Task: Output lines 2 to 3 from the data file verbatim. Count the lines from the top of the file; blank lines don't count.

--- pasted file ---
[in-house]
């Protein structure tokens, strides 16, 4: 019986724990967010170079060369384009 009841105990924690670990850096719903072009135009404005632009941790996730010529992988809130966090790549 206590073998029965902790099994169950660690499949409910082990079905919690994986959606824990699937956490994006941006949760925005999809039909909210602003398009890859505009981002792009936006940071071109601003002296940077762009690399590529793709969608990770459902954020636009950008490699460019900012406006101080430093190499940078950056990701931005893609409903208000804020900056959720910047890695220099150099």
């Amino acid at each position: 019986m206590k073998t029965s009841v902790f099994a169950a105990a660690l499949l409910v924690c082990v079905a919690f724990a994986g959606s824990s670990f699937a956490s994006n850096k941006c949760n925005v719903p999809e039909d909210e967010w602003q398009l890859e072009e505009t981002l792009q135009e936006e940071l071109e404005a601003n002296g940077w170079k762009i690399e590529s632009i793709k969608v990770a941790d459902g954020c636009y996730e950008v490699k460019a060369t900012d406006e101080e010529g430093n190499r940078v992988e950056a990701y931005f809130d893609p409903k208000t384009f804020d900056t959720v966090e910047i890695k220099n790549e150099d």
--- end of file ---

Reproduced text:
């Protein structure tokens, strides 16, 4: 019986724990967010170079060369384009 009841105990924690670990850096719903072009135009404005632009941790996730010529992988809130966090790549 206590073998029965902790099994169950660690499949409910082990079905919690994986959606824990699937956490994006941006949760925005999809039909909210602003398009890859505009981002792009936006940071071109601003002296940077762009690399590529793709969608990770459902954020636009950008490699460019900012406006101080430093190499940078950056990701931005893609409903208000804020900056959720910047890695220099150099």
């Amino acid at each position: 019986m206590k073998t029965s009841v902790f099994a169950a105990a660690l499949l409910v924690c082990v079905a919690f724990a994986g959606s824990s670990f699937a956490s994006n850096k941006c949760n925005v719903p999809e039909d909210e967010w602003q398009l890859e072009e505009t981002l792009q135009e936006e940071l071109e404005a601003n002296g940077w170079k762009i690399e590529s632009i793709k969608v990770a941790d459902g954020c636009y996730e950008v490699k460019a060369t900012d406006e101080e010529g430093n190499r940078v992988e950056a990701y931005f809130d893609p409903k208000t384009f804020d900056t959720v966090e910047i890695k220099n790549e150099d």